Floyd, NBCUSA talk racial unity in NY Times

By Diana Chandler |  January 25, 2016

NASHVILLE (BP) -- Southern Baptist Convention President Ronnie Floyd and National Baptist Convention President Jerry Young are featured in a Jan. 24th New York Times article on their continued efforts to bring racial healing in the U.S. through the Gospel of Christ.

Still working on goals the two Baptist leaders established in November 2015 at "A National Conversation on Race in America" in Jackson, Miss., the men sat down with New York Times writer Laurie Goodstein to discuss their hearts' desire to heal wounds that for some run as deep as the SBC's 1845 founding to uphold the rights of slaveholders.

"I can't do anything about what happened in 1845, but I can do a lot about where we are today in 2015," said Floyd, senior pastor of the multisite Cross Church in northwest Arkansas. "My church has a lot of people that are not white. We live in the homeland of Walmart, J. B. Hunt, Tyson Foods and the University of Arkansas. And with the growth of those companies, our whole region has changed. And in order for us to reach our region, we have to be able to reach all people."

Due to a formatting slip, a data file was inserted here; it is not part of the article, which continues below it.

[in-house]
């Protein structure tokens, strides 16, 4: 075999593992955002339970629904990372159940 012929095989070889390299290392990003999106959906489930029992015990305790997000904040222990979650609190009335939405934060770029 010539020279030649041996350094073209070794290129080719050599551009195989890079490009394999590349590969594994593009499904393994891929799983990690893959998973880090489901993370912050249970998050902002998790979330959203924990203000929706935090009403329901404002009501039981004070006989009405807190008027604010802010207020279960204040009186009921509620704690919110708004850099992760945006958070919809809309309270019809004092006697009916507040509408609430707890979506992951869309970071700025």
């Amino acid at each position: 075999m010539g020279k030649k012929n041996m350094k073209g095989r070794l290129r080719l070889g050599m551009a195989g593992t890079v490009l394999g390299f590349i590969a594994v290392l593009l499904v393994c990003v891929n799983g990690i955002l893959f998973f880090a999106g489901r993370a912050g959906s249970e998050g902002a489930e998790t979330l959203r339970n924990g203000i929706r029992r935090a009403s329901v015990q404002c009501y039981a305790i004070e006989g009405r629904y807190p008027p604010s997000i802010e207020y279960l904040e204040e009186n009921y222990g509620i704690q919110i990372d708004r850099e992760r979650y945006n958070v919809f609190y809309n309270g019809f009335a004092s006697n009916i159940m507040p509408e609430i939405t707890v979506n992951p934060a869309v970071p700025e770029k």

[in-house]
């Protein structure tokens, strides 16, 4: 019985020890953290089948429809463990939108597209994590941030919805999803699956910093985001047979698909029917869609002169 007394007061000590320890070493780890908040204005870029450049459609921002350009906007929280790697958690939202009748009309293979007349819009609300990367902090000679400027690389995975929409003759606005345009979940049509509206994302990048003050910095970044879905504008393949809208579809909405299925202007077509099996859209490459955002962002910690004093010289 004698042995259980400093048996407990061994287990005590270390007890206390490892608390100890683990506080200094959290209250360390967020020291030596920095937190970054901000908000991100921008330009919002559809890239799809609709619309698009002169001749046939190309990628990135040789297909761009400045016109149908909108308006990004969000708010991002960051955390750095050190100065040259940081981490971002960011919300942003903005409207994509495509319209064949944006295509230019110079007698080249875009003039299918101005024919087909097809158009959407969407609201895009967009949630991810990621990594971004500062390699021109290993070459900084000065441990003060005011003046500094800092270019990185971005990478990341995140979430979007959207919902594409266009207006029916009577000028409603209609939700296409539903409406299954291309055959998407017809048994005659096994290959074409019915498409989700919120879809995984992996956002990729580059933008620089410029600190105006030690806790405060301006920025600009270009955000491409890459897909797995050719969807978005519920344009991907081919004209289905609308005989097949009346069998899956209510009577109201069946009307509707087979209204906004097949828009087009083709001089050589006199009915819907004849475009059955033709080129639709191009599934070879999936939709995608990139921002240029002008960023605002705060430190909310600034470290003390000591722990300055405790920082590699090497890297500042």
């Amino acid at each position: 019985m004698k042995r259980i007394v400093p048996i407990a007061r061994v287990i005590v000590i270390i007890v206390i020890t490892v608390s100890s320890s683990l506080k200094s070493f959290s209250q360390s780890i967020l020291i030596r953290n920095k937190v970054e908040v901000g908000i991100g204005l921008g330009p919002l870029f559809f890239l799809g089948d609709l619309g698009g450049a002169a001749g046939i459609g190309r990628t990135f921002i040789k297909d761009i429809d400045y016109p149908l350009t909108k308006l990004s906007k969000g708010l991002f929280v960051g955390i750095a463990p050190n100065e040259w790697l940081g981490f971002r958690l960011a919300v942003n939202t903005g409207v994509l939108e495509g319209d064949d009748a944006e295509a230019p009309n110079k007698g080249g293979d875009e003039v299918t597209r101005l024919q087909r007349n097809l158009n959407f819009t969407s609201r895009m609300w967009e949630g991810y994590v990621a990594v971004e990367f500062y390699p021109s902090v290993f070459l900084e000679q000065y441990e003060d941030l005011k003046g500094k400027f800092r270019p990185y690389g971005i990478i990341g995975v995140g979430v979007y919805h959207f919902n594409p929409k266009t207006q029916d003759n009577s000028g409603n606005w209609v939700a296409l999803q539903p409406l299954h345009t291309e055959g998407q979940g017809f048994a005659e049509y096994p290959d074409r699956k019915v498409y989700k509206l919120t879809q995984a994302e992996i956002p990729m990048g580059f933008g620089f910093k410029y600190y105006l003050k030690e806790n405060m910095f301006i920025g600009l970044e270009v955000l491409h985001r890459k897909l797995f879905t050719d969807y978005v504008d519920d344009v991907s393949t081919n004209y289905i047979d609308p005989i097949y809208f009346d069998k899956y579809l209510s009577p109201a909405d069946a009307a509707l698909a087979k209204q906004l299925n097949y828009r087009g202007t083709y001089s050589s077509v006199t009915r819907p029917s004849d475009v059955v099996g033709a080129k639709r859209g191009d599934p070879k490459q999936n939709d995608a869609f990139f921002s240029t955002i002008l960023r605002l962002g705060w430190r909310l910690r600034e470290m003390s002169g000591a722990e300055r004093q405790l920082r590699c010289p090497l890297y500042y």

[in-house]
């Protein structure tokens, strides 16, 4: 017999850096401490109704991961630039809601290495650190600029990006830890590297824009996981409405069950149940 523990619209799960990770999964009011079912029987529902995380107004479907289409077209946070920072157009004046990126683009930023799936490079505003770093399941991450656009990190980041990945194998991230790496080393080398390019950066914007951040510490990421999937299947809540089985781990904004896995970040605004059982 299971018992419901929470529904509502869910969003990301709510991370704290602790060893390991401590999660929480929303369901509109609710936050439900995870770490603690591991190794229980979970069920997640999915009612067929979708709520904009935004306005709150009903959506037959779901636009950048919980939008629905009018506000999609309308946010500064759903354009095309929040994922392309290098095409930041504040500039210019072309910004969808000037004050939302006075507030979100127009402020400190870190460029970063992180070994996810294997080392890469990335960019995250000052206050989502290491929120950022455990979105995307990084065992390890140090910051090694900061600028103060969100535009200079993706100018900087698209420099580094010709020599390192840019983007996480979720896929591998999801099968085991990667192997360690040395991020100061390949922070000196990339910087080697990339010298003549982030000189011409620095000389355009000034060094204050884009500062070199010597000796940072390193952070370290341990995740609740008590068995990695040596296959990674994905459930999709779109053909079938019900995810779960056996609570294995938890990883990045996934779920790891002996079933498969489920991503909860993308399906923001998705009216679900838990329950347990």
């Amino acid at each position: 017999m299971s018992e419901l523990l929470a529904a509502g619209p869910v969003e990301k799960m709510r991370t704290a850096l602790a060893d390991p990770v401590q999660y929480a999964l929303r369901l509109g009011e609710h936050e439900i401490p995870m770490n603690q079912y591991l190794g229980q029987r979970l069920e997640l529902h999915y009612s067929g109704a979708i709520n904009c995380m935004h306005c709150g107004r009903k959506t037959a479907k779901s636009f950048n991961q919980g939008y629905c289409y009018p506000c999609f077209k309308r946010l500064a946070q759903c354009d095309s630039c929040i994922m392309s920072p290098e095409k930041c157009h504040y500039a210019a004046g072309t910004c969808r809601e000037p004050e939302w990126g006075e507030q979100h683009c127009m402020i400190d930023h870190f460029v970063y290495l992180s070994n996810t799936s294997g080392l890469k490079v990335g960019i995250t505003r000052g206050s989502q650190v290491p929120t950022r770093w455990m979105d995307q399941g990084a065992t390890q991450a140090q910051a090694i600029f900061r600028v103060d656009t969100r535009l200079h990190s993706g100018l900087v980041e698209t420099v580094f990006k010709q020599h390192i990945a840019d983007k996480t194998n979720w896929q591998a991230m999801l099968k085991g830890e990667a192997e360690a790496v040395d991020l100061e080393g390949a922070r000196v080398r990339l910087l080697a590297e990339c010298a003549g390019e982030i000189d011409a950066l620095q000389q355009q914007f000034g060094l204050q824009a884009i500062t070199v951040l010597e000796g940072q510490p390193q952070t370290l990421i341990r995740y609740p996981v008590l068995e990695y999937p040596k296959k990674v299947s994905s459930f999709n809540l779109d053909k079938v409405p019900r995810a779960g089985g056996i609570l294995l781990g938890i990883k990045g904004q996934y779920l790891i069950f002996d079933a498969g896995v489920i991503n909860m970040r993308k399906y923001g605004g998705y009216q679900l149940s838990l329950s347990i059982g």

Young, who leads the National Baptist Convention USA Inc., formed in 1880 by freed blacks, told the New York Times that the historical dichotomy between the two conventions still surfaces today.

"I've never said this to Dr. Floyd, but I've had fellows in my own denomination who called me and said: 'What are you doing? I mean, are you not aware of the history?'" Young said in the interview. "And I say, obviously I'm aware. They bring up the issue about slavery and that becomes a reason, they say, that we ought not to be involved with the Southern Baptists. Where from my vantage point, that's reverse racism.

"I do understand the history, and I understand the pain of the past," said Young, who pastors New Hope Baptist Church of Jackson, Miss. "But what I'm also quite clear about is, if the Gospel does anything at all, the Gospel demands that we not only preach but practice reconciliation."  

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